What lessons did you learn from the 2018 U.S. Open? Comments welcome below and tag us with your thoughts on Twitter @Golf4Beginners.


Friday, June 15, 2018

Golf Tips for Warming Up and Increasing Power If You Have an Injury

golf tips for warming up to prevent injuryThere are a plethora of golf tips floating around on the internet - some are worthy of a read and others, well, they can be a bit ridiculous... and put you into positions that can really hurt you!

This week, Golf for Beginners has found a few, simple golf tips that shouldn't cause golf injuries during practice and should help better prepare you for course play.

Golfworld has reported that PGA Tour injuries are on the rise, from back and spine problems to sore wrists, hips, and knees; why are these injuries becoming more commonplace?

When you watch Tiger Woods swing a golf club, you will see that his motions are not necessarily natural - these sustained actions over time have forced Woods to have an orthopedist on-hand for multiple surgeries. His recent comment during the pre- U.S. Open press conference says it all, "I had no expectation or thought that I actually could be here again...It was about my standard of life, forget golf...".

Warming up before practice and before a round of golf can greatly reduce injury and allow you to swing more smoothly.  The Mayo Clinic advises that taking just ten minutes to limber up with "a brisk walk or jumping jacks" will help prepare you, as well as stretching hands, spine, shoulders, pelvis, and legs before you try to take any swing...yes, even before chipping and putting.

Another important warm-up to add to your routine, if you do not already do it, is to swing your golf club a few times at a slow, easy speed to loosen up as well as encourage proper motion.

Even if you have been previously injured, there are ways to increase power in your golf swing.

An article in the National Center for Biotechnology Information (NCBI) maintains that there are ways to enhance performance through proper training programs. Physical therapist, Erik P. Meira, found that "injuries may be associated with lack of warm-up, poor trunk flexibility and strength, faulty swing technique, and overuse."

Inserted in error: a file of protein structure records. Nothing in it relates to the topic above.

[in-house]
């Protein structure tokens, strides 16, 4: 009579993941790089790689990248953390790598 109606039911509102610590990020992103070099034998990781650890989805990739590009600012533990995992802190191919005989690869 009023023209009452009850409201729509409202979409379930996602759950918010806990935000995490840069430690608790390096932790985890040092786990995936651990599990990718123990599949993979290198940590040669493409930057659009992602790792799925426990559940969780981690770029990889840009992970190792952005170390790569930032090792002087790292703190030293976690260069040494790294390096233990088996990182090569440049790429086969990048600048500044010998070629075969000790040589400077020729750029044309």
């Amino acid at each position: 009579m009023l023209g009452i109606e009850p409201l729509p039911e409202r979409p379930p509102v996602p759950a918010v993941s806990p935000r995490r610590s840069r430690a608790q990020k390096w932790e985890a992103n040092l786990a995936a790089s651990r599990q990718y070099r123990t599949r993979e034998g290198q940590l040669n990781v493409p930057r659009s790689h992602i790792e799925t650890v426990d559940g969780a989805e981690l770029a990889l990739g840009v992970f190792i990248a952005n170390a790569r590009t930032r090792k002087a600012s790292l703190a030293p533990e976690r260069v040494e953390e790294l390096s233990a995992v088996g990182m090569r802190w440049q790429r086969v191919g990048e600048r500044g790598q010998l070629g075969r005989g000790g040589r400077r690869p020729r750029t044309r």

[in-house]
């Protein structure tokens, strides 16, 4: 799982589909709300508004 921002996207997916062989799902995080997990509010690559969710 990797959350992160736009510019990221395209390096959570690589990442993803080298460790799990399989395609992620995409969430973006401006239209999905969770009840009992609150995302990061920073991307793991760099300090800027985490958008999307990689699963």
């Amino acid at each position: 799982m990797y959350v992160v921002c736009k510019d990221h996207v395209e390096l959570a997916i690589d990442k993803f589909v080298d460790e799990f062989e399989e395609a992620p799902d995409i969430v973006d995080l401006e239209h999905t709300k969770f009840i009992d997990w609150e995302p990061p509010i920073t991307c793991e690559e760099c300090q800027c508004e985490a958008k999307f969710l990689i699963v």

In order to combat injury, Meira suggests simple fixes to not further damage already tender areas. One common sense idea is, f you carry your bag and have a shoulder injury, take a cart instead.

As for increasing power, "a warm-up of windmills, trunk twists, static stretching, and air swings with a club for 7 weeks increased the golfers’ clubhead speed by 24% when compared with that of the control group."

Older folks benefitted from "flexibility, core stability, balance, and basic resistance exercises."

Play it safe when going out onto the golf course or when practicing your swing. Don't overswing, stretch before a round and get out and exercise on a regular basis to keep your body strong and limber. Remember, golf is a game but it is also a sport!

IMPORTANT NOTE: Golf for Beginners is not saying that you won't get injured during practice; the simple tips above can help your warm-up routine but should not be tried if you have an injury if you are ill or have any physical issues - ALWAYS consult a qualified doctor, professional or golf instructor before taking any risks or playing a sport.

Give us your golf tips for warming up and increasing energy either below, in the comments section of this golf blog or on Twitter @Golf4Beginners.


Thursday, June 07, 2018

How to Overcome Irritating Golf Partners and Keep Your Sanity

how to overcome irritating golf partners on the courseHave you ever been paired with golf partners who irritate you?

Is there a member of your regular foursome who consistently disturbs you in your backswing?

If you are a golfer who enjoys connecting with new players you are probably nodding your head right now, picturing the most recent disturbing golf course event.

Golf is a social game so going out as a solo is only an occasional occurrence for many players. In this blog, Golf for Beginners will offer ideas on how to ignore annoyances from members of your group and to identify if you may be part of the problem!

Scenario #1: You are standing tall to the ball, you feel confident that your drive is going to land safely on the fairway and, in your backswing, you hear a ringing sound - it's your playing partner's cell phone playing the macarena...again. You tense up and your golf ball heads for the woods instead of its intended target.

What could have been done to prevent this outcome?

Most likely, you have not learned how to stop your backswing in mid-flight, so learning this technique might help for future outbursts.

This is one occurrence where you just have to bite the bullet but it would be wise to let the golfer know that his or her cell phone should be on mute and, if you have a smartphone of your own, check it before your round so you don't disturb others on the course.